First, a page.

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EPC Newsletter
Issue 2 - April 2009

Legal and Regulatory Issues

PSD Implementation: six Months to goWill Member States meet the deadline?

24.04.09 By Ruth Wandhöfer

INTRODUCTION AND SUMMARY

The Payment Services Directive (PSD), designed to provide a common legal framework for the payments market must be implemented into national legislation by all thirty members of the European Economic Area (EEA) by 1 November 2009. Officially, Member States promise a smooth transposition process to be finalised by the mandated deadline. However, the reality might turn out to be not quite as rosy since due to belated availability of legislation texts on national level, banks will have to master difficulties as regards compliance projects across the Single Market.To support banks' implementation projects, the PSD Expert Group will provide detailed guidance notes shortly. Ruth Wandhöfer comments.

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Banks operating across several SEPA jurisdictions face regulatory uncertainties

At this point in time, the UK and Bulgaria are the only countries to have adopted their final transposition texts, whilst at the other end of the spectrum Sweden recently announced that it will not have PSD legislation in place before the end of the first quarter of 2010 at the earliest. This prompts the practical question of how to handle payments into and out of jurisdictions that have not implemented the PSD in time for the November 2009 deadline. In addition, even if the majority of Member States should have their PSD legislation in place on time, in some cases the banking industry may not have the opportunity to absorb this legislation within the timeframe required to ensure full compliance.

Many banks in Europe are moving their PSD compliance projects full steam ahead based on the original PSD text supplemented by a number of assumptions as regards the implementation approach of individual countries. These assumptions, however, might eventually not be in line with the actual national transposition legislation. It has become clear that in many instances national PSD implementations will involve amending or adding a number of ancillary legal provisions aimed at fixing specific problems at a country level, which are per se outside the PSD scope. Compliance therefore requires detailed knowledge of the final domestic legislation including, if available, supervisory or industry guidance. Unless final legislation texts are available in all Member States banks that operate across several face regulatory uncertainties rather than the intended legal harmonisation of the payments markets.

A table, sourced from the European Commission's PSD website, summarising the official position on the status of transposition activities across all Member States is provided below.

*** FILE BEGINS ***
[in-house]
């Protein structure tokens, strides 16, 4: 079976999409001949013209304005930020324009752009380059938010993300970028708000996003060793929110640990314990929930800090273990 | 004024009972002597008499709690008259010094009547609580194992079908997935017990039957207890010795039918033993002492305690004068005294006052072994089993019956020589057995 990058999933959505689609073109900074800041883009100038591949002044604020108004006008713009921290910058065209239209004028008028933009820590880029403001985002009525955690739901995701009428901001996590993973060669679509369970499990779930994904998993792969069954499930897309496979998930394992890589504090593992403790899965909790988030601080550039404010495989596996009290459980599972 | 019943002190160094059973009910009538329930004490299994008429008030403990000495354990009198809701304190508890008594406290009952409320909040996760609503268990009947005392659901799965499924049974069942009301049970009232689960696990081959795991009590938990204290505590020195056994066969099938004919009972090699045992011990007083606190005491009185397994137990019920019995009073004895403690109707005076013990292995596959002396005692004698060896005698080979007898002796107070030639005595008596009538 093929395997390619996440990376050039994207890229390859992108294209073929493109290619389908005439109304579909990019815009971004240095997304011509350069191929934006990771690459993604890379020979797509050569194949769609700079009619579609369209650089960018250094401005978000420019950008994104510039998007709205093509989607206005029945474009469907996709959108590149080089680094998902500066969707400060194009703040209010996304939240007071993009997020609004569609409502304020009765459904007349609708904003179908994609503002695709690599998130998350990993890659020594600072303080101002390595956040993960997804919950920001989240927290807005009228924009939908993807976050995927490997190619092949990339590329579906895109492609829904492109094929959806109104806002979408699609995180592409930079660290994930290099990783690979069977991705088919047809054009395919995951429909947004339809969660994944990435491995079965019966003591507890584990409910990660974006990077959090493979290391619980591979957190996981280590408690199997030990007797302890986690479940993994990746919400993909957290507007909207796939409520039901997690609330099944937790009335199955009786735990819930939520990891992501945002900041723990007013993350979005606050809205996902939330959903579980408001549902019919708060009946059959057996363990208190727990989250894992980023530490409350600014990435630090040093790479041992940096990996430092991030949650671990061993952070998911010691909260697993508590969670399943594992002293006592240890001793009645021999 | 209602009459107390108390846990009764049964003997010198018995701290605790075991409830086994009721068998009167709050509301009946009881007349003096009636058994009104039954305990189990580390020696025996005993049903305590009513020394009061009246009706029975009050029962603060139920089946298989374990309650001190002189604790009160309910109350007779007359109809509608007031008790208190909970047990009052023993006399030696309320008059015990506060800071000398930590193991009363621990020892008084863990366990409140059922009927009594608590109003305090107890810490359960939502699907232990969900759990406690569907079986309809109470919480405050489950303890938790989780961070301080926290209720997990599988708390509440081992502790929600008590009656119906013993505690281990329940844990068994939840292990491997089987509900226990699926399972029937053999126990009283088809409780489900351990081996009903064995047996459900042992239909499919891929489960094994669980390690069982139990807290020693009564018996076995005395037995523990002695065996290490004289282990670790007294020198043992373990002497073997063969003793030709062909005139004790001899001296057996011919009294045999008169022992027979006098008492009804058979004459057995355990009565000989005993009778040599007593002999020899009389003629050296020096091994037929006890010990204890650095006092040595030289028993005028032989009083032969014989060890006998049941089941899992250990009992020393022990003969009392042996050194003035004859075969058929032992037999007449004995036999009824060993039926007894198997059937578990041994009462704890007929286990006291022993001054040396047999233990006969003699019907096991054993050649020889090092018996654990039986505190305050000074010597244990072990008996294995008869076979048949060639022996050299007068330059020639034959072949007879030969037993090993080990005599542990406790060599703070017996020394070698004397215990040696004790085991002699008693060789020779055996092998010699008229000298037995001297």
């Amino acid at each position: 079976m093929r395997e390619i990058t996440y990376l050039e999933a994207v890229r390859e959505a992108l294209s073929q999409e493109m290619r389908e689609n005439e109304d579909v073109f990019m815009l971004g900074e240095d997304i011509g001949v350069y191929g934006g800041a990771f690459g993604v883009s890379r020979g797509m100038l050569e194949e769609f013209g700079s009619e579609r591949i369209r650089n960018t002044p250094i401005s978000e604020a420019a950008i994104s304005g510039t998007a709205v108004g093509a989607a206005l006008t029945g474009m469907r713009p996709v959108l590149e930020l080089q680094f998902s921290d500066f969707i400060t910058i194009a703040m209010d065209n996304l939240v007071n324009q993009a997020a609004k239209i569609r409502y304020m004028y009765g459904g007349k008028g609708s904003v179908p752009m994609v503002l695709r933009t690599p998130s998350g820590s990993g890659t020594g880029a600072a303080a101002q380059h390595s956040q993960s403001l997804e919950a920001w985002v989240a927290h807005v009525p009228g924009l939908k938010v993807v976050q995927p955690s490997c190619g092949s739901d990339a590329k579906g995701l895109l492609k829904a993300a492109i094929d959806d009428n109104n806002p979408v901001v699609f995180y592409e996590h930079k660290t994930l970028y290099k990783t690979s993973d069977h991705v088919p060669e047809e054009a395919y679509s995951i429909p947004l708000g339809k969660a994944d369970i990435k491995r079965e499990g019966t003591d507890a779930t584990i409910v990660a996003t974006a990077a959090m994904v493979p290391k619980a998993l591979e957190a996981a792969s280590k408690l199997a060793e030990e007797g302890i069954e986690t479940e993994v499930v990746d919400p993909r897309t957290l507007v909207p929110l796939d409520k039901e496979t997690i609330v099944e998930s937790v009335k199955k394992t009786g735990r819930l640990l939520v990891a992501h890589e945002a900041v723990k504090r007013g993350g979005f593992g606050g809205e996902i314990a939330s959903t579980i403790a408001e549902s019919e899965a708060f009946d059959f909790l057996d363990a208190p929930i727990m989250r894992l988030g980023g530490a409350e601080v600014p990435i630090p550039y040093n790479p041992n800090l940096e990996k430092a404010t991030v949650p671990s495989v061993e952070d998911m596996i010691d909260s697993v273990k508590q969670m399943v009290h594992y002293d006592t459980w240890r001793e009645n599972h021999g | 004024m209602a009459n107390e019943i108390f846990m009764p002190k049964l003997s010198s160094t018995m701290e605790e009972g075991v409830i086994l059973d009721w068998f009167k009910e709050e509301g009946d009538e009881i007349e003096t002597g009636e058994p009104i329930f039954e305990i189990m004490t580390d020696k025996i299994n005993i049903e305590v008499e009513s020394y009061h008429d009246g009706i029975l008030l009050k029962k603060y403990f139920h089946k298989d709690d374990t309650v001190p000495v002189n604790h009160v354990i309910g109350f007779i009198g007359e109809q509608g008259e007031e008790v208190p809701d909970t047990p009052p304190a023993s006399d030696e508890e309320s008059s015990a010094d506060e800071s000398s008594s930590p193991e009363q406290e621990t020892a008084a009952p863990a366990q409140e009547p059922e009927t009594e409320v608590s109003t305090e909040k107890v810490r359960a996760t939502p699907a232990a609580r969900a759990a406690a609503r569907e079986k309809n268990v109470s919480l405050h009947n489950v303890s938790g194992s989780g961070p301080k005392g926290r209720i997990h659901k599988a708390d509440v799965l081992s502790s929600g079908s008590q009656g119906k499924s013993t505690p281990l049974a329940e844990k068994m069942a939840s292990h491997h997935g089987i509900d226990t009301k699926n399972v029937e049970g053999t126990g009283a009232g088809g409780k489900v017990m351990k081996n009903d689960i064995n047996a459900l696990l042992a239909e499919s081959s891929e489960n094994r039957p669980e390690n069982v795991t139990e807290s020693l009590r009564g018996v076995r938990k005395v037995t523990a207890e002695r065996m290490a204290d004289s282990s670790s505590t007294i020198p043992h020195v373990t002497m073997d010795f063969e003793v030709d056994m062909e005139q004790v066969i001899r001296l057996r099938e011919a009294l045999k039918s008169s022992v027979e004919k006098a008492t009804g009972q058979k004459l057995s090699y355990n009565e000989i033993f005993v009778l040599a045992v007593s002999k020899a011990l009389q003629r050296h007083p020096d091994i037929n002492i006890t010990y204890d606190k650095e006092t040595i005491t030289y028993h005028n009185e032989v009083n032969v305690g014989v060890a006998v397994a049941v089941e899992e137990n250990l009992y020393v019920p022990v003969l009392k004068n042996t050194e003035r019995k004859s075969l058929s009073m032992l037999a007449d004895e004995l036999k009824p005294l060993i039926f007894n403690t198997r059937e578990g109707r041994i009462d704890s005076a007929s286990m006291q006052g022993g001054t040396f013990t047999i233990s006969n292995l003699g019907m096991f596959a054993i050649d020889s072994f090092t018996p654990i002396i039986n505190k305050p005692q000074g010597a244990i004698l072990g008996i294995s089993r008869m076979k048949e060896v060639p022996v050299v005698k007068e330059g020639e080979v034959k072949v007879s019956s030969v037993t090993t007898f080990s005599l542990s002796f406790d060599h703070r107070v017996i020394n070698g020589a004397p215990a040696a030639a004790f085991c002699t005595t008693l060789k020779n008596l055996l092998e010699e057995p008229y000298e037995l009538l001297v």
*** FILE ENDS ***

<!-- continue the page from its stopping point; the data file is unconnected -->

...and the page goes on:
The PSD and the SEPA Direct Debit Schemes

In March 2009 the EPC confirmed 2 November 2009 as the launch date of the SEPA Direct Debit Schemes. Compliance with key consumer protective provisions defined in the PSD - particularly in the field of refund policies - is a prerequisite for banks joining the SEPA Direct Debit Schemes. The revised EU Regulation 2560/2001 on cross-border payments in euro to enter into force also on 1 November 2009 will require euro area banks currently offering legacy euro direct debit services to be at least reachable as debtor banks under the SEPA Direct Debit Scheme by 1 November 2010 (see also the article "A mixed Bag: European Legislator approves revised Regulation 2560/2001 in this Newsletter).

The PSD Expert Group continues to provide practical implementation support for banks

To ensure a common understanding of PSD provisions across all Member States and to bundle the lobbying efforts in this regard, the European Credit Sector Associations established the PSD Expert Group involving legal experts of the European banking industry. The PSD Expert Group continues to closely monitor the state of implementation across all countries focussing on the aforementioned transposition timelines as well as on the degree of national divergences applied - such as the approach taken towards micro-enterprises and "one-leg-out" transactions, for example.

The PSD Expert Group is also in the process of developing industry guidance on selected topics to ensure that all banks in Europe have a common understanding of the PSD's requirements and are able to minimise unnecessary and potentially costly interoperability problems where payments cross national borders within the Single Market. The first part of this guidance is expected to be available shortly and will address key topics such as the scope in terms of geography, currency and types of payment services covered. In addition, the guidance provides a number of key interpretative clarifications concluded as a result of the constructive dialogue with the European Commission throughout 2008.

For further information on the work of the PSD Expert Group, please contact the Secretariat of the European Banking Federation (e-mail to f.derouck@ebf-fbe.eu).

Ruth Wandhöfer chairs the PSD Expert Group and is a member of the EPC Plenary.


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